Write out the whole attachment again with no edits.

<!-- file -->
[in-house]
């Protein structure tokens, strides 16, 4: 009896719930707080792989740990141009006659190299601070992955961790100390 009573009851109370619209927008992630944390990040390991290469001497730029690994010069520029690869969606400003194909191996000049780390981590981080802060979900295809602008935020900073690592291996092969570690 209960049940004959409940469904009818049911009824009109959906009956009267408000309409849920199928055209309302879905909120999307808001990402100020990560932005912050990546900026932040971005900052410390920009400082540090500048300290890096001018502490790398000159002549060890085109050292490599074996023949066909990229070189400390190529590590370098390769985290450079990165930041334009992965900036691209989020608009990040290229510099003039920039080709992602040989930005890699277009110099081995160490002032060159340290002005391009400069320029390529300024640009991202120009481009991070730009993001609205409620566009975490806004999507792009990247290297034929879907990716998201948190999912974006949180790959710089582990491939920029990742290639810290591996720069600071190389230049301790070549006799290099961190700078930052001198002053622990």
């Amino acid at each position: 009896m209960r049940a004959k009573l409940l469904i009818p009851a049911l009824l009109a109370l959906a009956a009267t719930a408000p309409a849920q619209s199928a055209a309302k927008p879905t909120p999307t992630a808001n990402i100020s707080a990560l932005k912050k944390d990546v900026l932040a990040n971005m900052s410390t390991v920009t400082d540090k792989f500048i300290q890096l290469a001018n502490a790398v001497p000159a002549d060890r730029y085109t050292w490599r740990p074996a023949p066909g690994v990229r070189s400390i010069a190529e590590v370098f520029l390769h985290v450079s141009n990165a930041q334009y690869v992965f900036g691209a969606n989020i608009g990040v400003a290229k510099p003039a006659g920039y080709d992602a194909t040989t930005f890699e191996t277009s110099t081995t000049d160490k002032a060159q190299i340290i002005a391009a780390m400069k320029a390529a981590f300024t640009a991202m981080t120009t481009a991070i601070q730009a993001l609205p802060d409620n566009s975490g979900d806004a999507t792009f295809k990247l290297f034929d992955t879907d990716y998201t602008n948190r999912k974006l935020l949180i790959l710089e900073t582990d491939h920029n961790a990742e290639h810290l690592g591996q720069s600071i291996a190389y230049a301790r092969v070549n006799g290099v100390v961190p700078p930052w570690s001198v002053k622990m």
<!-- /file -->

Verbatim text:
[in-house]
């Protein structure tokens, strides 16, 4: 009896719930707080792989740990141009006659190299601070992955961790100390 009573009851109370619209927008992630944390990040390991290469001497730029690994010069520029690869969606400003194909191996000049780390981590981080802060979900295809602008935020900073690592291996092969570690 209960049940004959409940469904009818049911009824009109959906009956009267408000309409849920199928055209309302879905909120999307808001990402100020990560932005912050990546900026932040971005900052410390920009400082540090500048300290890096001018502490790398000159002549060890085109050292490599074996023949066909990229070189400390190529590590370098390769985290450079990165930041334009992965900036691209989020608009990040290229510099003039920039080709992602040989930005890699277009110099081995160490002032060159340290002005391009400069320029390529300024640009991202120009481009991070730009993001609205409620566009975490806004999507792009990247290297034929879907990716998201948190999912974006949180790959710089582990491939920029990742290639810290591996720069600071190389230049301790070549006799290099961190700078930052001198002053622990």
């Amino acid at each position: 009896m209960r049940a004959k009573l409940l469904i009818p009851a049911l009824l009109a109370l959906a009956a009267t719930a408000p309409a849920q619209s199928a055209a309302k927008p879905t909120p999307t992630a808001n990402i100020s707080a990560l932005k912050k944390d990546v900026l932040a990040n971005m900052s410390t390991v920009t400082d540090k792989f500048i300290q890096l290469a001018n502490a790398v001497p000159a002549d060890r730029y085109t050292w490599r740990p074996a023949p066909g690994v990229r070189s400390i010069a190529e590590v370098f520029l390769h985290v450079s141009n990165a930041q334009y690869v992965f900036g691209a969606n989020i608009g990040v400003a290229k510099p003039a006659g920039y080709d992602a194909t040989t930005f890699e191996t277009s110099t081995t000049d160490k002032a060159q190299i340290i002005a391009a780390m400069k320029a390529a981590f300024t640009a991202m981080t120009t481009a991070i601070q730009a993001l609205p802060d409620n566009s975490g979900d806004a999507t792009f295809k990247l290297f034929d992955t879907d990716y998201t602008n948190r999912k974006l935020l949180i790959l710089e900073t582990d491939h920029n961790a990742e290639h810290l690592g591996q720069s600071i291996a190389y230049a301790r092969v070549n006799g290099v100390v961190p700078p930052w570690s001198v002053k622990m």